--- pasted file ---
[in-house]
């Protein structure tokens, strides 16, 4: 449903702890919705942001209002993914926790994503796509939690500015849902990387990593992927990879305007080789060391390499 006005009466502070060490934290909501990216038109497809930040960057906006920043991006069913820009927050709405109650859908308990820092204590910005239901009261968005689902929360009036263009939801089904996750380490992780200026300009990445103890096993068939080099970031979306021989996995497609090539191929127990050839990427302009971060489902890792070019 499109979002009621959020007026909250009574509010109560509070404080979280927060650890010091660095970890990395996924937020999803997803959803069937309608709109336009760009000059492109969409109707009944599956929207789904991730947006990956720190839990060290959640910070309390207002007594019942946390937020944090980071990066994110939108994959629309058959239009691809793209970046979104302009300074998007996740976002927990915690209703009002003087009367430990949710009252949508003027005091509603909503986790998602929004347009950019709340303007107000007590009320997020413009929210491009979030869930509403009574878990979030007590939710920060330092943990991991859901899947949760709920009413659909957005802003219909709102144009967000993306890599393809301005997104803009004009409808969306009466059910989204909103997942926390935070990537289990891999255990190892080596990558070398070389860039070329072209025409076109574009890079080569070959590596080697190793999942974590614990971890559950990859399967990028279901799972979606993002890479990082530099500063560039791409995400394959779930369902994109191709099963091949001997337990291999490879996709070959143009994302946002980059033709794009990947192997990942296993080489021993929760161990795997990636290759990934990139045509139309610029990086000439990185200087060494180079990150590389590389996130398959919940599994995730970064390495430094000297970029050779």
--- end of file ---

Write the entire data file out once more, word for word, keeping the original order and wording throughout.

[in-house]
């Protein structure tokens, strides 16, 4: 449903702890919705942001209002993914926790994503796509939690500015849902990387990593992927990879305007080789060391390499 006005009466502070060490934290909501990216038109497809930040960057906006920043991006069913820009927050709405109650859908308990820092204590910005239901009261968005689902929360009036263009939801089904996750380490992780200026300009990445103890096993068939080099970031979306021989996995497609090539191929127990050839990427302009971060489902890792070019 499109979002009621959020007026909250009574509010109560509070404080979280927060650890010091660095970890990395996924937020999803997803959803069937309608709109336009760009000059492109969409109707009944599956929207789904991730947006990956720190839990060290959640910070309390207002007594019942946390937020944090980071990066994110939108994959629309058959239009691809793209970046979104302009300074998007996740976002927990915690209703009002003087009367430990949710009252949508003027005091509603909503986790998602929004347009950019709340303007107000007590009320997020413009929210491009979030869930509403009574878990979030007590939710920060330092943990991991859901899947949760709920009413659909957005802003219909709102144009967000993306890599393809301005997104803009004009409808969306009466059910989204909103997942926390935070990537289990891999255990190892080596990558070398070389860039070329072209025409076109574009890079080569070959590596080697190793999942974590614990971890559950990859399967990028279901799972979606993002890479990082530099500063560039791409995400394959779930369902994109191709099963091949001997337990291999490879996709070959143009994302946002980059033709794009990947192997990942296993080489021993929760161990795997990636290759990934990139045509139309610029990086000439990185200087060494180079990150590389590389996130398959919940599994995730970064390495430094000297970029050779």